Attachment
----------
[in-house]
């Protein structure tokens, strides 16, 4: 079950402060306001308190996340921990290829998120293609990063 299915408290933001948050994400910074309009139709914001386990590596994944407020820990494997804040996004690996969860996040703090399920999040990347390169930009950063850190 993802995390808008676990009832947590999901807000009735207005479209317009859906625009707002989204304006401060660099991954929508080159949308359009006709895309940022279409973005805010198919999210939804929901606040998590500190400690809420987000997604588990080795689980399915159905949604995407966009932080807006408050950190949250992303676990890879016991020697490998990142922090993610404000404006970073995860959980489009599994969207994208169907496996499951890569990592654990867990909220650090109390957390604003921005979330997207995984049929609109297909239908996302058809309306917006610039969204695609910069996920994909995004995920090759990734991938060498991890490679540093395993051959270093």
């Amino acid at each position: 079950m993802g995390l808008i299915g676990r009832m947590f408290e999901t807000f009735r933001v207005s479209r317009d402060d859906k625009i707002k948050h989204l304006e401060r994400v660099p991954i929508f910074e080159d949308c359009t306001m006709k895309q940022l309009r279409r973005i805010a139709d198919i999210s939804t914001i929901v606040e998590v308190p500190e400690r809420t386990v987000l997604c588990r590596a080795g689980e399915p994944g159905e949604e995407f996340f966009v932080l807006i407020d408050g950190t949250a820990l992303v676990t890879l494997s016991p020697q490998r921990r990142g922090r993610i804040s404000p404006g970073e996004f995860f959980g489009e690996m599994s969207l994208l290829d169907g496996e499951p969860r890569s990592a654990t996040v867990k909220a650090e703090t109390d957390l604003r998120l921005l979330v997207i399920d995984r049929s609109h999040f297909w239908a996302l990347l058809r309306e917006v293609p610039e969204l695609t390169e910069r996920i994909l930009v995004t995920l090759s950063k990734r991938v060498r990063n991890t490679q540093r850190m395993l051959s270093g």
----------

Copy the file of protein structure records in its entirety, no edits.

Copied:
[in-house]
């Protein structure tokens, strides 16, 4: 079950402060306001308190996340921990290829998120293609990063 299915408290933001948050994400910074309009139709914001386990590596994944407020820990494997804040996004690996969860996040703090399920999040990347390169930009950063850190 993802995390808008676990009832947590999901807000009735207005479209317009859906625009707002989204304006401060660099991954929508080159949308359009006709895309940022279409973005805010198919999210939804929901606040998590500190400690809420987000997604588990080795689980399915159905949604995407966009932080807006408050950190949250992303676990890879016991020697490998990142922090993610404000404006970073995860959980489009599994969207994208169907496996499951890569990592654990867990909220650090109390957390604003921005979330997207995984049929609109297909239908996302058809309306917006610039969204695609910069996920994909995004995920090759990734991938060498991890490679540093395993051959270093």
């Amino acid at each position: 079950m993802g995390l808008i299915g676990r009832m947590f408290e999901t807000f009735r933001v207005s479209r317009d402060d859906k625009i707002k948050h989204l304006e401060r994400v660099p991954i929508f910074e080159d949308c359009t306001m006709k895309q940022l309009r279409r973005i805010a139709d198919i999210s939804t914001i929901v606040e998590v308190p500190e400690r809420t386990v987000l997604c588990r590596a080795g689980e399915p994944g159905e949604e995407f996340f966009v932080l807006i407020d408050g950190t949250a820990l992303v676990t890879l494997s016991p020697q490998r921990r990142g922090r993610i804040s404000p404006g970073e996004f995860f959980g489009e690996m599994s969207l994208l290829d169907g496996e499951p969860r890569s990592a654990t996040v867990k909220a650090e703090t109390d957390l604003r998120l921005l979330v997207i399920d995984r049929s609109h999040f297909w239908a996302l990347l058809r309306e917006v293609p610039e969204l695609t390169e910069r996920i994909l930009v995004t995920l090759s950063k990734r991938v060498r990063n991890t490679q540093r850190m395993l051959s270093g």